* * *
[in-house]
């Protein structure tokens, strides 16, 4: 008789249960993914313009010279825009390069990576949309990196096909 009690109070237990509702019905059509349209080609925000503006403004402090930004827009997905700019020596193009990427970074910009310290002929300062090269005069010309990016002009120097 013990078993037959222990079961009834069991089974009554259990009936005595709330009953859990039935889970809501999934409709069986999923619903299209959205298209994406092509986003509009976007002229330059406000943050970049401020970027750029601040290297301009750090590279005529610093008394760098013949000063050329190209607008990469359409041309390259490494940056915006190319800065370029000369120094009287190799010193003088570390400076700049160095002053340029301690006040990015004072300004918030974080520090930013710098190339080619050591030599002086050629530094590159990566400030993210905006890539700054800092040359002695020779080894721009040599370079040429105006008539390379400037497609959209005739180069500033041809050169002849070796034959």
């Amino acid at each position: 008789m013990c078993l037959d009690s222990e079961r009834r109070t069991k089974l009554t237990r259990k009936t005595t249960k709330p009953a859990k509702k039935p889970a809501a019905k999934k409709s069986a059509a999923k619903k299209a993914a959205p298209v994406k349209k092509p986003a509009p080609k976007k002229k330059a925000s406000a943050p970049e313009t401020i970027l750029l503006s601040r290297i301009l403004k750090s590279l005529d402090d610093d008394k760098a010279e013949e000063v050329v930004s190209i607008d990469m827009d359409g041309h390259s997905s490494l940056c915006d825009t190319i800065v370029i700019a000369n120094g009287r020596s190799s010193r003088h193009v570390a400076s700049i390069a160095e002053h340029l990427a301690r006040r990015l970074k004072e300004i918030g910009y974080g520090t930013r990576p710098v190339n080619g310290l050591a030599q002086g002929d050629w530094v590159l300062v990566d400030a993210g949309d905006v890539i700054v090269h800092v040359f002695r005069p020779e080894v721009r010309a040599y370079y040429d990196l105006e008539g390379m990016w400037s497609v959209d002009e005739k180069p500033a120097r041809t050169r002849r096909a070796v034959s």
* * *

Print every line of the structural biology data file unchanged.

[in-house]
């Protein structure tokens, strides 16, 4: 008789249960993914313009010279825009390069990576949309990196096909 009690109070237990509702019905059509349209080609925000503006403004402090930004827009997905700019020596193009990427970074910009310290002929300062090269005069010309990016002009120097 013990078993037959222990079961009834069991089974009554259990009936005595709330009953859990039935889970809501999934409709069986999923619903299209959205298209994406092509986003509009976007002229330059406000943050970049401020970027750029601040290297301009750090590279005529610093008394760098013949000063050329190209607008990469359409041309390259490494940056915006190319800065370029000369120094009287190799010193003088570390400076700049160095002053340029301690006040990015004072300004918030974080520090930013710098190339080619050591030599002086050629530094590159990566400030993210905006890539700054800092040359002695020779080894721009040599370079040429105006008539390379400037497609959209005739180069500033041809050169002849070796034959």
């Amino acid at each position: 008789m013990c078993l037959d009690s222990e079961r009834r109070t069991k089974l009554t237990r259990k009936t005595t249960k709330p009953a859990k509702k039935p889970a809501a019905k999934k409709s069986a059509a999923k619903k299209a993914a959205p298209v994406k349209k092509p986003a509009p080609k976007k002229k330059a925000s406000a943050p970049e313009t401020i970027l750029l503006s601040r290297i301009l403004k750090s590279l005529d402090d610093d008394k760098a010279e013949e000063v050329v930004s190209i607008d990469m827009d359409g041309h390259s997905s490494l940056c915006d825009t190319i800065v370029i700019a000369n120094g009287r020596s190799s010193r003088h193009v570390a400076s700049i390069a160095e002053h340029l990427a301690r006040r990015l970074k004072e300004i918030g910009y974080g520090t930013r990576p710098v190339n080619g310290l050591a030599q002086g002929d050629w530094v590159l300062v990566d400030a993210g949309d905006v890539i700054v090269h800092v040359f002695r005069p020779e080894v721009r010309a040599y370079y040429d990196l105006e008539g390379m990016w400037s497609v959209d002009e005739k180069p500033a120097r041809t050169r002849r096909a070796v034959s």